Of course, we're paying attention! And as usual, my favorites in this issue are the Hot topics and varied opinions
found in your "Who’s blogging UFOs?" section:
In his blog posting on the subject, Dr. Phil Plait, stated he talked to Hamilton. Apparently, she was only shown a few clips and was told that these objects were far away and not close. She tried to see wings and body segments on these objects but could not and concluded based on the information she was given, that they probably were not insects. Unfortunately, the Fox news team did not give her all the information. Had she been provided everything, she would have arrived at a far different conclusion. Instead of declaring they probably were fooled by a bug, the Fox reporter took another track, where she chose to paint the skeptics incorrect. Fox should have taken the initial approach that if it acts like a bug and behaves like a bug, it probably is a bug.
I've said it often, and you've established it again: those trying to propose exotic solutions to what are generally provincial questions succeed best when neglecting to provide their audiences with information sufficient to reach valid conclusions. If you give them all of the information available instead of the very limited information that supports the claims you're trying to establish, your audience will eventually quit buying the only thing you've got to say that interests them: the exotic solutions
that have replaced their need to externalize a living God they can point to, communicate with, and touch.
. Basically, they're promoting idolatry, which has been an easier religion for simpletons to sell since Moses witnessed the reconstitution of Hebrew gold. Oddly enough, this is also characteristic of con-men, frauds, liars, and cheaters.
Kean states one Spanish researcher and Dr. Bruce Maccabee state they are probably bugs. However, she also adds another Spanish researcher states they were metallic and not bugs. Meanwhile, Dr. Haines has stated that he was able to identify two videos showing the same object from two different locations. This means that at least this object was distant. I think that Haines is seeing what he wants to see but that is my opinion on his research. Meanwhile, CEFAA, who were the ones promoting these videos at a UFO conference, now states that they can’t prove they are or are not bugs. I find that very amusing because they could not think of saying otherwise. If they had revised their original conclusion they would look like a bunch of “drooling idiots” and people would start questioning their purpose as a government agency. It was far easier for them to list this as “unsolved” or “inconclusive” . Meanwhile, Kean seems perplexed and is adopting the CEFAA position that she can’t draw any conclusions. For somebody who promoted this as possibly “the case that UFO skeptics have been dreading”, she now seems to be trying to wash her hands of the whole affair with this article.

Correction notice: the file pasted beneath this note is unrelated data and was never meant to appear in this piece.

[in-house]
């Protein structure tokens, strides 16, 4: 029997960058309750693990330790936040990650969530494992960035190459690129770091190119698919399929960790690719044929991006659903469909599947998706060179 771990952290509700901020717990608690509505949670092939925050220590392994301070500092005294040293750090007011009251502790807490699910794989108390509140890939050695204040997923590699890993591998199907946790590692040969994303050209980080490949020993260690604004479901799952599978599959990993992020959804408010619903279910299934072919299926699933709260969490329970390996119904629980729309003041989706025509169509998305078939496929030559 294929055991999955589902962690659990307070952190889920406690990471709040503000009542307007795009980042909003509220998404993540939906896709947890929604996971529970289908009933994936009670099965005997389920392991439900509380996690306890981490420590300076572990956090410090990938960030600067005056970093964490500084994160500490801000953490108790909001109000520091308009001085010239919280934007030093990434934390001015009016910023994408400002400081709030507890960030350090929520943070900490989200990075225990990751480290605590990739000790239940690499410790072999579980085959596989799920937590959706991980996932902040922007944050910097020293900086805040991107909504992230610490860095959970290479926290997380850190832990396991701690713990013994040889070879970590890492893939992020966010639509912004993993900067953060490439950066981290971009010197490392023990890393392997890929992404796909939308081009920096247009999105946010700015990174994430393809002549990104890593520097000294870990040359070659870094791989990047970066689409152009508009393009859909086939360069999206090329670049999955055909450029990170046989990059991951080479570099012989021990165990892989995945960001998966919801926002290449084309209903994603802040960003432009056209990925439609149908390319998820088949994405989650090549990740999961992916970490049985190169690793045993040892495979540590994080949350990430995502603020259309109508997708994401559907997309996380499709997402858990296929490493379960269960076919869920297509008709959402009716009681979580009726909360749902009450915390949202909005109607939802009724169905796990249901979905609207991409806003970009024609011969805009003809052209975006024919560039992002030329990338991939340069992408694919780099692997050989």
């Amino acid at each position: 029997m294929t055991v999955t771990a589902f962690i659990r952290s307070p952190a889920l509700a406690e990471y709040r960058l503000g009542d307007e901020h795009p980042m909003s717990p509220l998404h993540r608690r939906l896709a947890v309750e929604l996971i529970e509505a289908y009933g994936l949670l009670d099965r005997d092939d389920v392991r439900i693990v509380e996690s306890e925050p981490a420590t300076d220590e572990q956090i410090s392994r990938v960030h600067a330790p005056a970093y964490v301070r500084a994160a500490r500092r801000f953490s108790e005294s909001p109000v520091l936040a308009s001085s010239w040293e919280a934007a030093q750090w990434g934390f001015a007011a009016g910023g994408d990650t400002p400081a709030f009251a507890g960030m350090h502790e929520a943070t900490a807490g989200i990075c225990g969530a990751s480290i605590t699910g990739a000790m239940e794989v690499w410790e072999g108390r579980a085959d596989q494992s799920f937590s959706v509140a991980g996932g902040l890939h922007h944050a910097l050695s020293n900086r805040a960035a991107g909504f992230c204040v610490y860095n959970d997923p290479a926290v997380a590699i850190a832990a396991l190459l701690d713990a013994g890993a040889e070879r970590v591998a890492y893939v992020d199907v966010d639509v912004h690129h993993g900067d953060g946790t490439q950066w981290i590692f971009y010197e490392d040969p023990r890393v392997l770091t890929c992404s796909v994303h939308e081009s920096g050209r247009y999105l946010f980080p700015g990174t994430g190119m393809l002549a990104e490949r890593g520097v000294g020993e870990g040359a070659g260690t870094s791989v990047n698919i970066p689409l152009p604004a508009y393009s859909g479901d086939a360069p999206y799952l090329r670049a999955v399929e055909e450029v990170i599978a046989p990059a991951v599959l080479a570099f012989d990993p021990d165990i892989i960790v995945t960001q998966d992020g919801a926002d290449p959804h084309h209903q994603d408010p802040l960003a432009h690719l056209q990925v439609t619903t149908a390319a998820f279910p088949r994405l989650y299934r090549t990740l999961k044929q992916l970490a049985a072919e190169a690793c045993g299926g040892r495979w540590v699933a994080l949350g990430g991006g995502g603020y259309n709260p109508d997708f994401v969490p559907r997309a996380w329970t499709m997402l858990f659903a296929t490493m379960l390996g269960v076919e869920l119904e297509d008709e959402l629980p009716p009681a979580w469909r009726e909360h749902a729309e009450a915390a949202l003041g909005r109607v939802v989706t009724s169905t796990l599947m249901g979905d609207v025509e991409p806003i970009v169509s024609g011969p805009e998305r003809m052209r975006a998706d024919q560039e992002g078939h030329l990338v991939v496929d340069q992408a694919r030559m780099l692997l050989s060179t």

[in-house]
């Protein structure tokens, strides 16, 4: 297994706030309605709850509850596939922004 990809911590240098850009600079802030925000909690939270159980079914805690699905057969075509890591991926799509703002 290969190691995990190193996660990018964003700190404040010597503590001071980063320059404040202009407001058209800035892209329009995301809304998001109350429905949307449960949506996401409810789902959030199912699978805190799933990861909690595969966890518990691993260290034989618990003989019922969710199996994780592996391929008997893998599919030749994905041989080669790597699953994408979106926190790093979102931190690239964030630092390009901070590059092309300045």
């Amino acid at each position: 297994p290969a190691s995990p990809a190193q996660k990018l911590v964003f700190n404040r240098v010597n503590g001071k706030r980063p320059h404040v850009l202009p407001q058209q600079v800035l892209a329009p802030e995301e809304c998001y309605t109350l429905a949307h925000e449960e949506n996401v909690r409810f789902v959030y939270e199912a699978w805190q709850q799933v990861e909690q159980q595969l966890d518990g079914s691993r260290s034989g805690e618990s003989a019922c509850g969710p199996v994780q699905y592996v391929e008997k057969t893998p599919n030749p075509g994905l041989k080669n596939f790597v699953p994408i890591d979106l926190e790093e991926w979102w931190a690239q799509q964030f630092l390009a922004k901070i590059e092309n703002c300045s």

So even when some of form of peer review is attempted, the “drooling idiots” prefer to ignore the conclusions reached. They could have proved it either way by simply filming a few bugs and comparing the results.
And of course,
"Kean seems perplexed and is adopting the CEFAA position that she can’t draw any conclusions." She's an idiot who refuses to examine
anything at all. She reports what she wants the world to buy, and when they laugh at her inability to read the fine print, she falls back on the only exit strategy UFO proponents have ever been inclined to adopt: the case is “unsolved” or “inconclusive”.
The point he was trying to make was, at the time of the event, he and his crew thought it was an actual craft of some kind that was flying at extremely high altitude ahead of them.
This is the same reason that U-2 overflights were so consistently reported as UFOs throughout the 50s and 60s. After all, humans couldn't possibly build something that could fly so well at such an "extremely high altitude".
They concluded this UFO was some sort of craft that wanted to “mimic” a balloon!
It's been two days and my wife is still laughing. I don't cook so well, so the two cats and I have been living off of Kentucky Fried Chicken
and buttermilk biscuits. For God sakes, Tim, gimme a break! I'm starvin' out here . . .
IRT your "Buy it , Borrow it, or Bin it!" section: I don't know whether you're using this as a new type of format (i.e., a more extensive review of one book instead of three short paragraphs of three different books), but I have to say, I like it . . . a lot.
I always need more information than many to decide whether to read a book or not, and you provide here those details that were lacking in earlier reviews. Whereas I was inclined to dismiss many of the books you discussed in the past (and please don't consider this any type of condemnation -- it isn't), I quite enjoyed reading the more dimensional layers you've provided for Dark Object
. And providing a link to the book was a great idea; perhaps you can do this in future reviews as well (although I do understand that most legal links of this sort are normally provided for old and often poorly written texts).
In summary, I quite enjoyed reading this issue. I thought Martin S. Kottmeyer's article was an excellent display of some truly in-depth research -- interesting, well written, and it was a pleasure to connect the different ideas in order to reach some important conclusions. One question: Kottmeyer mentions "Contactee John W. Dean"; I've got to ask: is this the same John W. Dean who was the former Counsel to the President of the United States (Nixon)? Because it would probably go a long way to explain his instant dislike for G. Gordon Liddy!